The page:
I wrote recently that I would talk rentals. Rented out property can be a very good investment, both from rising property prices, and a good rental return (yield). It is though, very much dependant on where you are geographically in the country with the South East being the fastest rising region, with London being the hottest property spot in the country.
The price paid for an investment property is normally reflected in a number of crucial factors. First and foremost, the location; public transport facilities, shops, restaurants, entertainment, parks, off street parking is an asset, but all of these become fairly meaningless if the condition of the property is not up to certain standards. Maximising the best use of the existing space, planning and embracing the potential of creating extra space, is crucial in the long term, what I call “creating added value”, which could be anything from a simple rear extension, knocking down a garage, replacing with a two / three storey extension, extending the original roof over the new extension and converting the roof space and loft. Extending sideways an end of terrace house, if there’s the space, excavating an existing basement deeper, to create an extra floor of living space, provided windows for natural light are incorporated into the design.
These suggested property enlargements and improvements are meant as a long term plan, to create a quality property portfolio, and you can simply stop at one, or as many that suits you! It’s very important that you do your research extensively, try to select a property in an area close to you, or easily commutable, purely from a practical management point of view. There’s an old adage any investor should work to “Its far better to buy the worst house in the best street than the best house in the worst street! “What normally happens with property hotspots, is like tossing a pebble into a pond, with ripples radiating out from the centre, that’s where the real skill comes into play, forecasting where and when to buy. It’s a bit like stocks and shares, it’s no good buying at the peak, as the chances of a major fall are increased, property‘s very similar, it’s all about timing, buying at the bottom, doing the expansion and renovation extremely quickly and of high quality, in order to get the best revenue returns in the quickest turnaround time, without compromising on quality.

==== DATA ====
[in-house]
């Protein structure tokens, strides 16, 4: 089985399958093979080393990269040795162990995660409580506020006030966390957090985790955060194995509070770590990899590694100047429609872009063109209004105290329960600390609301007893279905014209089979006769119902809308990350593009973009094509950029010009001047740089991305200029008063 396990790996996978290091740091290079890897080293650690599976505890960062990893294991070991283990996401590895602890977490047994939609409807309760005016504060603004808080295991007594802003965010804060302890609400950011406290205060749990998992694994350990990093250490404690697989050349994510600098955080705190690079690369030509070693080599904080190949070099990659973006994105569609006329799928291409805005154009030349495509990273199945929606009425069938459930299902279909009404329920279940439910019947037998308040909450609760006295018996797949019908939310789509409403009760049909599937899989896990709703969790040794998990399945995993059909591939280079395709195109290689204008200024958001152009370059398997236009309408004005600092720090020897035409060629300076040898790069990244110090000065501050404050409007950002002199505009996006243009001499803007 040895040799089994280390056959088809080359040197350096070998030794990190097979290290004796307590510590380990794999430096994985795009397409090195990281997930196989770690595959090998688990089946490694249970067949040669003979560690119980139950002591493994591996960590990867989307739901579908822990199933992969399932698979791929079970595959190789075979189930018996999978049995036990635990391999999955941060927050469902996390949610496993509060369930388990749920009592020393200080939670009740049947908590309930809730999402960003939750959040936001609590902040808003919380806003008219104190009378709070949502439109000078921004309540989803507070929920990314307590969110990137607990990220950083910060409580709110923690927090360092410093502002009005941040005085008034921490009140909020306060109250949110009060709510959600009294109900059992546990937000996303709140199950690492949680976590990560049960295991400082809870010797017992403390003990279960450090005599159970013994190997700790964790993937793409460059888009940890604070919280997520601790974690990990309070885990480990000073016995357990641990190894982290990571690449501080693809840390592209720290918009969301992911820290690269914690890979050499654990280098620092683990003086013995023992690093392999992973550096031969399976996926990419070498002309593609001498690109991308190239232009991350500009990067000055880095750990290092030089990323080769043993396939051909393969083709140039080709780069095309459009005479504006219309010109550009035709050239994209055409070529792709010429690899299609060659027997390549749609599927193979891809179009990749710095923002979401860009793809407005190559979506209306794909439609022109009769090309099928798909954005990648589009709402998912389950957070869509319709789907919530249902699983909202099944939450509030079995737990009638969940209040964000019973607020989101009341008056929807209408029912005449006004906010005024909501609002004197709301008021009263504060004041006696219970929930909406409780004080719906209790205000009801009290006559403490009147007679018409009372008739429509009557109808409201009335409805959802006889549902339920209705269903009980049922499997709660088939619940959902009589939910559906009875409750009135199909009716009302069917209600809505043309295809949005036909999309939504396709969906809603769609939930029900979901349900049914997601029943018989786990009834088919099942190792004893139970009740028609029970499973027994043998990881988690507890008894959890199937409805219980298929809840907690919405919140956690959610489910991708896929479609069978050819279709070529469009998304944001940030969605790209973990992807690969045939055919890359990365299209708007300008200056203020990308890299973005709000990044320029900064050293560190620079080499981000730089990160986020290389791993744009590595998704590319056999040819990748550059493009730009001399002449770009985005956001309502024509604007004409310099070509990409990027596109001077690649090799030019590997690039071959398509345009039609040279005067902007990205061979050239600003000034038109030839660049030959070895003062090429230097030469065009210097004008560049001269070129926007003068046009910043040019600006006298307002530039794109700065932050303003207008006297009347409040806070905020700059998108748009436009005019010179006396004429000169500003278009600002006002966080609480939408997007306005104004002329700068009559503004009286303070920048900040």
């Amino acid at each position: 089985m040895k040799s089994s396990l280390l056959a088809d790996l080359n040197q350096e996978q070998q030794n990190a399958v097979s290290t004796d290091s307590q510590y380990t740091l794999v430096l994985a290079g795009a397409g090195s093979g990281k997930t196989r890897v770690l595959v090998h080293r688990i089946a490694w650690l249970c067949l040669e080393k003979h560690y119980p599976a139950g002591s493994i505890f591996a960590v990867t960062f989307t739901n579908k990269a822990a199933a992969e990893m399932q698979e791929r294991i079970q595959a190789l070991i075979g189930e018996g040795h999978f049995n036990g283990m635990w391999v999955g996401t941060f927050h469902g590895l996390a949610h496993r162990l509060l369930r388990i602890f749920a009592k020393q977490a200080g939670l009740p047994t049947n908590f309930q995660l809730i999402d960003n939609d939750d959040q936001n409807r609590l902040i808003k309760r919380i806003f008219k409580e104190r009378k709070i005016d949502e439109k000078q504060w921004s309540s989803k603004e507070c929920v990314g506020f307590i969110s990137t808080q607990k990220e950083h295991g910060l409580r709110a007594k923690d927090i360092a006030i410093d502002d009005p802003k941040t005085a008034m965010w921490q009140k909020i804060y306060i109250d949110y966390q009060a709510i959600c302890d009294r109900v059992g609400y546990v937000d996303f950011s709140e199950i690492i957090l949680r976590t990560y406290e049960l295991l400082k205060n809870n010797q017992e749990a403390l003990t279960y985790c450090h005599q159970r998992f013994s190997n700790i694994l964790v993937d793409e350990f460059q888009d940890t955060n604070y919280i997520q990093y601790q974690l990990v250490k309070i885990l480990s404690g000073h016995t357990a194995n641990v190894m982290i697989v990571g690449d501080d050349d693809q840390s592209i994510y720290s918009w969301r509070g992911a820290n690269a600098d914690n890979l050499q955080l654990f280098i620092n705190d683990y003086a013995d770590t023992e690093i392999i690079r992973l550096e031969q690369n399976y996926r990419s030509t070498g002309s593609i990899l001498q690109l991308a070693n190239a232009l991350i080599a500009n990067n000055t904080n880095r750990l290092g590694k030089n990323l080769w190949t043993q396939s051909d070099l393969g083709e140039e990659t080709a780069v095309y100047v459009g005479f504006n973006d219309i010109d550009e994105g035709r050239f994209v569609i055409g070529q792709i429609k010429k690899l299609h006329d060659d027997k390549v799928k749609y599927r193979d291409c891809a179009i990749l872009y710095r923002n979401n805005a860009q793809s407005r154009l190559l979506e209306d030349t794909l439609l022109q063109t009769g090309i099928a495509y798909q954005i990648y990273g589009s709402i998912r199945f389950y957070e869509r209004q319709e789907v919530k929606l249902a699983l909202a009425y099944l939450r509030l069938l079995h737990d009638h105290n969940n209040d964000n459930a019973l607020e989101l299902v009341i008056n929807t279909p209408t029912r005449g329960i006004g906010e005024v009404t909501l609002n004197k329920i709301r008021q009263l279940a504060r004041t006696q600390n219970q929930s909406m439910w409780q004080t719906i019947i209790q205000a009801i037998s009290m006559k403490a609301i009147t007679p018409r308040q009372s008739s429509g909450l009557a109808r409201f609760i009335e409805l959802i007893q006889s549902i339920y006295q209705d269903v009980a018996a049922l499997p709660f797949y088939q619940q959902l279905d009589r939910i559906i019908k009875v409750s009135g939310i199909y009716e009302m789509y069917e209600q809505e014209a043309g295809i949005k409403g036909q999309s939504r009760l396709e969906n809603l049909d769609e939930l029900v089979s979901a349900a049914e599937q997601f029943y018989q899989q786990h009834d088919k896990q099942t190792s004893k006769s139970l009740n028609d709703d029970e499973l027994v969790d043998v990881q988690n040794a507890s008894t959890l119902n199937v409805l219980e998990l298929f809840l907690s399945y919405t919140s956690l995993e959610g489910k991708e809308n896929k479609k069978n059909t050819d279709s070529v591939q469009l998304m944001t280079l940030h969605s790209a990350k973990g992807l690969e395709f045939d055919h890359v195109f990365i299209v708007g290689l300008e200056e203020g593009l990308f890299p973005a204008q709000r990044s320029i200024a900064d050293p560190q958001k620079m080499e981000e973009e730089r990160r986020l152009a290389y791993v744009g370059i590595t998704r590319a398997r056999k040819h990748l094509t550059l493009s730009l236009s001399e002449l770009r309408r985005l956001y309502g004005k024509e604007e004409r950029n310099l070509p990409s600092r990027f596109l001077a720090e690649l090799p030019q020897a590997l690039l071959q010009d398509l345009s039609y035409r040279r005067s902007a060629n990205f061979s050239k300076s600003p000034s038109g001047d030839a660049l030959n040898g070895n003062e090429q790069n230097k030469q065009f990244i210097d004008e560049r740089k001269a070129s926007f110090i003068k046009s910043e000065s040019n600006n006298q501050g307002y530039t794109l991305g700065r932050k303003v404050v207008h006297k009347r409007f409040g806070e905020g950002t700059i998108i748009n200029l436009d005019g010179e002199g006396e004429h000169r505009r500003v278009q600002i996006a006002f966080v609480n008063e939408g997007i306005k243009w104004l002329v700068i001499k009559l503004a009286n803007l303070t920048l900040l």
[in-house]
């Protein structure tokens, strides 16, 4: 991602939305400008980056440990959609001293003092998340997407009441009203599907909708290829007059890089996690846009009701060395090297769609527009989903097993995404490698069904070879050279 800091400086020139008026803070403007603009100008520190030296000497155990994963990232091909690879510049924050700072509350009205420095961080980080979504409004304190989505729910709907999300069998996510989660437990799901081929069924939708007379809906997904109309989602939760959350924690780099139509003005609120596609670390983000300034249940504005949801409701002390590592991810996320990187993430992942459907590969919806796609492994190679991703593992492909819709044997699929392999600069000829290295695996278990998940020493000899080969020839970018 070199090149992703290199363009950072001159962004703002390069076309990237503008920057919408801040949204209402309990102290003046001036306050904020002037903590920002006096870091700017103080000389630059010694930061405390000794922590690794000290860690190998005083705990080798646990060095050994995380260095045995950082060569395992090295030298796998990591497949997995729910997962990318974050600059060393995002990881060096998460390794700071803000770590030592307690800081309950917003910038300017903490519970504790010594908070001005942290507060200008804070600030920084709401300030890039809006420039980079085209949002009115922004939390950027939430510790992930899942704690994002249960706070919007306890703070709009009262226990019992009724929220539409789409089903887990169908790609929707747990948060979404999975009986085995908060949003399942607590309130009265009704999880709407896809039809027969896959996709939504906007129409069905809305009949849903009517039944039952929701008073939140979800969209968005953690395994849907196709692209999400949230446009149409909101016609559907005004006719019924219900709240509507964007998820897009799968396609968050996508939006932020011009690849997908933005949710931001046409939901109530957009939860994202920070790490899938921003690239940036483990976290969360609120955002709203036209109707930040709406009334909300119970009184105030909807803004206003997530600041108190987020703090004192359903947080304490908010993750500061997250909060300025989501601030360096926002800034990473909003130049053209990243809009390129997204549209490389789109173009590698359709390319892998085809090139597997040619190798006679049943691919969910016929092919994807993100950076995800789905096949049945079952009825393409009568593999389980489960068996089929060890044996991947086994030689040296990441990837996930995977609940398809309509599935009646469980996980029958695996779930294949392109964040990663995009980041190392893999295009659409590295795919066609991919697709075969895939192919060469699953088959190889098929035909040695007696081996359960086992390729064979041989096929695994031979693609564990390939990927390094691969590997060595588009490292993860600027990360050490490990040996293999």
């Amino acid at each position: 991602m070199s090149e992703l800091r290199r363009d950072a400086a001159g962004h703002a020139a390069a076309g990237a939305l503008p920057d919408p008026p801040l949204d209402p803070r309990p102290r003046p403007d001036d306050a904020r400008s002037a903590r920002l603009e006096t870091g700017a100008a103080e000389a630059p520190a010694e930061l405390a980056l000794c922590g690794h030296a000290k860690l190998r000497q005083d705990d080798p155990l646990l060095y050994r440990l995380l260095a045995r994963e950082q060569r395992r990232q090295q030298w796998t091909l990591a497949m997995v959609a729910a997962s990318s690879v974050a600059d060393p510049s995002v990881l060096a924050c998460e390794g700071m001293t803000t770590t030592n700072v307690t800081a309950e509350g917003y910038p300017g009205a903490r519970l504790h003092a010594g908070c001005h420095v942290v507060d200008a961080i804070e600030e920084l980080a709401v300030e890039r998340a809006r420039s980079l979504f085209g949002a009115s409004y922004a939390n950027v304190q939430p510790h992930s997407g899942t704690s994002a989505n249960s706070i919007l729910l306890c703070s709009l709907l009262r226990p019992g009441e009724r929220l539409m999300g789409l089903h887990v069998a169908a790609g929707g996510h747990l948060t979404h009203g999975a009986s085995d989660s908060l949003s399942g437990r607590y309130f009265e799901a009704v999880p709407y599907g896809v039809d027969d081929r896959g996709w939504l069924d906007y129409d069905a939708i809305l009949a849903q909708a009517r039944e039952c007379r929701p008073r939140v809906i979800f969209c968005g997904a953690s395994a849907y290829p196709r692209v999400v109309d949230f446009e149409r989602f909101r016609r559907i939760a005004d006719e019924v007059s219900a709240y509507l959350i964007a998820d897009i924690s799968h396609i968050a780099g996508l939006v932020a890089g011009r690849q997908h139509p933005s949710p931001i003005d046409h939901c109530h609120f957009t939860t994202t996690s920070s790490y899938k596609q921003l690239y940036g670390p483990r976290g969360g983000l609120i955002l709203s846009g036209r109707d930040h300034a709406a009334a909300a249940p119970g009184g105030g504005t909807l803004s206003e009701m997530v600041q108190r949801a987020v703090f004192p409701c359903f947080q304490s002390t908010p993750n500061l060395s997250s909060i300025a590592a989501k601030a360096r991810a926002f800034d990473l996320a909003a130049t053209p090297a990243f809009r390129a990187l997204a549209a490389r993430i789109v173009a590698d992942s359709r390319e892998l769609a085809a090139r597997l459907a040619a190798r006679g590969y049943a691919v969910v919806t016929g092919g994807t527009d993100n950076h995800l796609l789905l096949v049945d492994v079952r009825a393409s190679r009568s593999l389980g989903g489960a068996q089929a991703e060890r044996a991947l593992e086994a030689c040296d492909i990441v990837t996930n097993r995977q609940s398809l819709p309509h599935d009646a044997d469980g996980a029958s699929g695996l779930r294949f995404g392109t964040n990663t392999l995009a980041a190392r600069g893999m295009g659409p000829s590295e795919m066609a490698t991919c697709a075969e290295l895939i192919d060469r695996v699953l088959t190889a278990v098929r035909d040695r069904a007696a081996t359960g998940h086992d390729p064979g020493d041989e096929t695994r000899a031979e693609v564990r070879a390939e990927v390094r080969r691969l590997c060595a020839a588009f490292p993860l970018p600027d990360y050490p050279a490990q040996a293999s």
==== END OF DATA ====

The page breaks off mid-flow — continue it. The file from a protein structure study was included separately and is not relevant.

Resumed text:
With rental properties, there are essentially two types of client, singles / couples, that don’t want to share and require; studio, one bedroom, sometimes two bedroom properties and have to be well designed contemporary, minimalist, and comfy. Then there’s sharers, they require minimum two bed upwards, these have to be designed differently, with lots of essential safeguards in place, to both protect the tenants, and make the property practical for shared use. Fire safety is number one, so no security window bars, or gates, instead ensure there are good locks, burglar alarm, and CCTV cameras.
Plasterboard double tacking all common areas providing protection against fire, (two layers of plasterboard) with self-closing fire check doors and frames, with a fully wired fire alarm and carbon monoxide warning system installed. The heating and hot water system should be powered by a suitably sized condensing boiler, as part of “a mains pressured system”, which protects the user if having a shower, and somebody else turns on the cold or hot supply somewhere else in the property, or the dishwasher or washing machine comes on, the people in the shower or bath are not scalded or frozen, even if there are multiple showers and baths all turned on at the same time.
The electrical installation, should be upgraded and a new consumer unit fitted with R.C.D controls on all circuits. All mains lamps should be replaced with low voltage L.E.D lamps, which create far less heat, reducing a potential fire hazard, also reducing energy used, by a colossal amount. In a shared property, the upper floors including all bedrooms should be of heavy quality carpet and underlay to reduce amplified noise, and should be non-wool to prevent the increasingly common curse of the moth who thrives on natural wool fibre!
The ground floor, I would have either engineered hardwood, porcelain tiles, or Amtico flooring (or similar, for hardwearing and easy maintenance, and the décor for the whole property would be white matt emulsion for all walls and ceilings, with all woodwork painted in white eggshell ( which reduces the visibility of imperfections!). Always be strict about checking tenants! Contacting previous landlords, and be very specific about the rent being cleared funds on the due date. Deposits taken must be part of the governments D.P.S scheme, repercussions for non-compliance are very severe, and considered open-season on the landlord, which are reflected in the punishments. A top Tommy tip: we always video the new tenants, and the condition of the complete property as a visual inventory to keep alongside the standard written one, in case of disagreements regarding property condition at the end of tenancy.